FontanaArte: House of Glass
Le Stanze del Vetro presents FontanaArte: House of Glass, a retrospective exhibition curated by Christian Larsen, which examines the contributions of the famous Milanese company in the years between 1932-1996. The exhibition is on view through July 31, 2022.
For Le Stanze del Vetro, New York based curator, Christian Larsen, has organised a comprehensive exhibition around the legendary Milanese glass manufacturer, FontanaArte. Featuring over 85 objects, ranging from large-scale furniture pieces to smaller decorative objects, and focused on the era between 1932-1996, the show is one of the first of its kind that highlights the brand’s particular contribution to Italian design in the 20th century.
Fontana Arte is a household name for many, when it comes to glass, yet it’s also a company that is very hard to define. “From super serialised and mass produced pieces such as fixtures and tables to bespoke and truly singular objects, their products are very diverse, and therefore, difficult to categorize and institutionalise”, says Larsen.
The exhibition keeps to an historic perspective, focusing on four of the company’s Artistic Directors between 1932-1996: Gio Ponti, Pietro Chiesa, Max Ingrand and Gae Aulenti. Through each of their respective tenure’s, the exhibition not only traces the brand’s growth and change during 60+ years, but it is also a reflection of history itself, a reminder of how design subtly adapts to the times in ways we often don’t appreciate until later.
Gio Ponti, who was friendly with Luigi Fontana for many years, saw the potential of taking Fontana’s glass company into a more creative and design-focused product, transforming it into FontanaArte as we know it today. As the Artistic Director for just over a year, Ponti established the brand’s mission of “marrying the industrial with the handicraft, and he was always seen as the grandfather of FontanaArte, watching over it and having a hand in there”, says Larsen. Pietro Chiesa, an artist and glassmaker himself, “really established the artisanal craft quality of the company”, says Larsen. His styles were eclectic and reflective of that transformative period from the 1930s-1940s.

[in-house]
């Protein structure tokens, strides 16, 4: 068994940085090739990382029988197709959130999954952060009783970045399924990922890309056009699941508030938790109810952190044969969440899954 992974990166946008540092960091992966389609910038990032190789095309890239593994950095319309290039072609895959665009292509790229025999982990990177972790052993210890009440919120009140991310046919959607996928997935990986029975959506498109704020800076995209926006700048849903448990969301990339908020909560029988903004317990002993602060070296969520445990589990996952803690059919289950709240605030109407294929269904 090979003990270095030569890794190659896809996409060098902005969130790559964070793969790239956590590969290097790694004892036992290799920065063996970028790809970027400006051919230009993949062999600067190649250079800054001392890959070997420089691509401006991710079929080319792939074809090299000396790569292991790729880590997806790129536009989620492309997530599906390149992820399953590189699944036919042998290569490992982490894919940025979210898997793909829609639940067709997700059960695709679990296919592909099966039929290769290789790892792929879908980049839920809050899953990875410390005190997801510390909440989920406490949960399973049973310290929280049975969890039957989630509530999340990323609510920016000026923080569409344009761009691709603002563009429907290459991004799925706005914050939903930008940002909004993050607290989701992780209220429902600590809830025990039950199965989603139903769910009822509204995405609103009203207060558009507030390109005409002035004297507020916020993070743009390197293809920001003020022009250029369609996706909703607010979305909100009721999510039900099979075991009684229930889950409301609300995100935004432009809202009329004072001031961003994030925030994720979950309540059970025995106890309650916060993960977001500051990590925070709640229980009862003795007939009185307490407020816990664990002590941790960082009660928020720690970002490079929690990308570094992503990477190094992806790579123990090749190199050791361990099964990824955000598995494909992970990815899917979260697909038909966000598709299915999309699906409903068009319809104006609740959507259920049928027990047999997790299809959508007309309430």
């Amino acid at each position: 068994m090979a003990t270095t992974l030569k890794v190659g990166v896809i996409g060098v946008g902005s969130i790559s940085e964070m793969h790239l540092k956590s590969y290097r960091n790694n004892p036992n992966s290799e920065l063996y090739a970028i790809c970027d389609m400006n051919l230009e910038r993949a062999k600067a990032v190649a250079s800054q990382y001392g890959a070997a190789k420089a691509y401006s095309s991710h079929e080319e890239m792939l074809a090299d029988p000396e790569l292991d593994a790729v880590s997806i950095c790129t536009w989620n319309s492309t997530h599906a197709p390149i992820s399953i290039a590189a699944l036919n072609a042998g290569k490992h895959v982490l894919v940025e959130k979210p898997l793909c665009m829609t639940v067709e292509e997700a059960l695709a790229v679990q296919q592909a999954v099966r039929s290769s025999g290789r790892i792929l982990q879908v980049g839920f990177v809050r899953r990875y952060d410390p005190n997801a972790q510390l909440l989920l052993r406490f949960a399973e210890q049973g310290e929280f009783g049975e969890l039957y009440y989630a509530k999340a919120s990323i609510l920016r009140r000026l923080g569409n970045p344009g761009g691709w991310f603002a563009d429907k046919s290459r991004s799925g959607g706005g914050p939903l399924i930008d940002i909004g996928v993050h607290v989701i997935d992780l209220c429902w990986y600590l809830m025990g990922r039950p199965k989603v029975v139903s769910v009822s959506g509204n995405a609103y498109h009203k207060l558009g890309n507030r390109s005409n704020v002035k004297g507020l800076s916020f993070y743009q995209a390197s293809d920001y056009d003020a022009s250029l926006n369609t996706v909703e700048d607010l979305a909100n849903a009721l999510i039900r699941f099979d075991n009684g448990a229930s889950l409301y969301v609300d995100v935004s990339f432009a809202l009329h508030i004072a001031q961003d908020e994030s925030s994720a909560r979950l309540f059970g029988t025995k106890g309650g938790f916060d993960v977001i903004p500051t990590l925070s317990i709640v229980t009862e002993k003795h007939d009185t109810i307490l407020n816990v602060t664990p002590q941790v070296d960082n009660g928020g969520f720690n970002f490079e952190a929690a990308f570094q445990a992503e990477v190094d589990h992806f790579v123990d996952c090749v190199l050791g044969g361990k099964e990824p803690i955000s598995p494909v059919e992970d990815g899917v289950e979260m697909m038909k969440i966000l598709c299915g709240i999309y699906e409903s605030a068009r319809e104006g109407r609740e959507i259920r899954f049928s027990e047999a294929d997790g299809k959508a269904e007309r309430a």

Max Ingrand started in the mid-1950s and adapted the company to the times, shifting into more mass-produced pieces to accommodate the growing demand of the post-war baby boom and middle class. But, as Larsen notes, he was always perfecting his use of glass and lighting, as seen in the Chandelier for the 1958 Brussels fair, which is on view in the exhibition. The piece is so heavy, a special structure was designed to support its weight.
When Gae Aulenti took over in 1979, she helped to revive the brand after it went on some hard times, and brought in a sense of humour, creativity, and a conceptual approach which can be seen in her beloved piece, “Table Tour” (1993).
“FontanaArte’s contribution to making indoor furnishings [in glass] is something that really stands out from other companies of the time. They took this on in a new way and this is their legacy,” says Larsen.
Most of the 85 objects are on view come from private collectors in Europe rather than institutions, a reflection on FontanaArte’s accessibility and diversity, rather than its need to depend on making iconic pieces.
The exhibition design was done by Milanese architect, Massimiliano Locatelli, “who honoured the history and legacy of the company,” states Larsen. While most of the exhibition is laid out chronologically, Larsen and Locatelli also wanted to create a type of ‘house of glass’ at the end of installation, as a way to “drive home the point that FontanaArte’s importance was bringing glass into the home.” Here objects are presented in relation to each other spatially, as they might have been seen or used, while reinforcing Italian design heritage through glass.
FontanaArte: House of Glass is on view through July 31, 2022.